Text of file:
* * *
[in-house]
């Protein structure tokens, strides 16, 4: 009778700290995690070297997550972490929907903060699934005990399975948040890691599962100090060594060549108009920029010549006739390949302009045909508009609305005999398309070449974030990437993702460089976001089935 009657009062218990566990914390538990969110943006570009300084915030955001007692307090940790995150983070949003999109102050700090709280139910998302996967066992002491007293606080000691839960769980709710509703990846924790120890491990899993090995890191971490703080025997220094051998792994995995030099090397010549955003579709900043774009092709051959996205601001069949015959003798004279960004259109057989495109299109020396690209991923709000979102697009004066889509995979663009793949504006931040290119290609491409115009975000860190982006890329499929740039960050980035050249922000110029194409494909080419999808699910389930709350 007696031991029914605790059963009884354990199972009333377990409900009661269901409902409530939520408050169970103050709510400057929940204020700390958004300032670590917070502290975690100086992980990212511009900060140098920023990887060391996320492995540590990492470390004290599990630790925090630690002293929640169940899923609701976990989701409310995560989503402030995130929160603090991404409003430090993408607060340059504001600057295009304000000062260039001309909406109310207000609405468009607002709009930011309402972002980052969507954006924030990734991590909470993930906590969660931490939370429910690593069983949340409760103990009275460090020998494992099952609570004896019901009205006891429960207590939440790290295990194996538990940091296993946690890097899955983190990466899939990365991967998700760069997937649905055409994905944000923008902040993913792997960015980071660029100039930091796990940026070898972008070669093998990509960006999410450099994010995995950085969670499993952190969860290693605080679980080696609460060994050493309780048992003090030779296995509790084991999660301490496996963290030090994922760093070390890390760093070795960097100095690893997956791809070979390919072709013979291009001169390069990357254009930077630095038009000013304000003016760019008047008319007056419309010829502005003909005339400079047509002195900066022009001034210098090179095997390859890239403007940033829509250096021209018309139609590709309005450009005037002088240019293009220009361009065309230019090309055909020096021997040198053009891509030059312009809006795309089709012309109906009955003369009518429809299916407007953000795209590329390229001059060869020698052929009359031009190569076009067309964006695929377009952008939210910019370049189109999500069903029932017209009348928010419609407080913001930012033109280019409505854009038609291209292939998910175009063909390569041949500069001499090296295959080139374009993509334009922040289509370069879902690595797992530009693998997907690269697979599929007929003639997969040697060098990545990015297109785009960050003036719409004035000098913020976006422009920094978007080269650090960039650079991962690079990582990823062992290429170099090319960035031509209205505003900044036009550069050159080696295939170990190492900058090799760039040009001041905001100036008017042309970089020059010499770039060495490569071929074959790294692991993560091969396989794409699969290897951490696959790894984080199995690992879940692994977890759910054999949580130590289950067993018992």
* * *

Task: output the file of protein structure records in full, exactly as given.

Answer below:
[in-house]
């Protein structure tokens, strides 16, 4: 009778700290995690070297997550972490929907903060699934005990399975948040890691599962100090060594060549108009920029010549006739390949302009045909508009609305005999398309070449974030990437993702460089976001089935 009657009062218990566990914390538990969110943006570009300084915030955001007692307090940790995150983070949003999109102050700090709280139910998302996967066992002491007293606080000691839960769980709710509703990846924790120890491990899993090995890191971490703080025997220094051998792994995995030099090397010549955003579709900043774009092709051959996205601001069949015959003798004279960004259109057989495109299109020396690209991923709000979102697009004066889509995979663009793949504006931040290119290609491409115009975000860190982006890329499929740039960050980035050249922000110029194409494909080419999808699910389930709350 007696031991029914605790059963009884354990199972009333377990409900009661269901409902409530939520408050169970103050709510400057929940204020700390958004300032670590917070502290975690100086992980990212511009900060140098920023990887060391996320492995540590990492470390004290599990630790925090630690002293929640169940899923609701976990989701409310995560989503402030995130929160603090991404409003430090993408607060340059504001600057295009304000000062260039001309909406109310207000609405468009607002709009930011309402972002980052969507954006924030990734991590909470993930906590969660931490939370429910690593069983949340409760103990009275460090020998494992099952609570004896019901009205006891429960207590939440790290295990194996538990940091296993946690890097899955983190990466899939990365991967998700760069997937649905055409994905944000923008902040993913792997960015980071660029100039930091796990940026070898972008070669093998990509960006999410450099994010995995950085969670499993952190969860290693605080679980080696609460060994050493309780048992003090030779296995509790084991999660301490496996963290030090994922760093070390890390760093070795960097100095690893997956791809070979390919072709013979291009001169390069990357254009930077630095038009000013304000003016760019008047008319007056419309010829502005003909005339400079047509002195900066022009001034210098090179095997390859890239403007940033829509250096021209018309139609590709309005450009005037002088240019293009220009361009065309230019090309055909020096021997040198053009891509030059312009809006795309089709012309109906009955003369009518429809299916407007953000795209590329390229001059060869020698052929009359031009190569076009067309964006695929377009952008939210910019370049189109999500069903029932017209009348928010419609407080913001930012033109280019409505854009038609291209292939998910175009063909390569041949500069001499090296295959080139374009993509334009922040289509370069879902690595797992530009693998997907690269697979599929007929003639997969040697060098990545990015297109785009960050003036719409004035000098913020976006422009920094978007080269650090960039650079991962690079990582990823062992290429170099090319960035031509209205505003900044036009550069050159080696295939170990190492900058090799760039040009001041905001100036008017042309970089020059010499770039060495490569071929074959790294692991993560091969396989794409699969290897951490696959790894984080199995690992879940692994977890759910054999949580130590289950067993018992």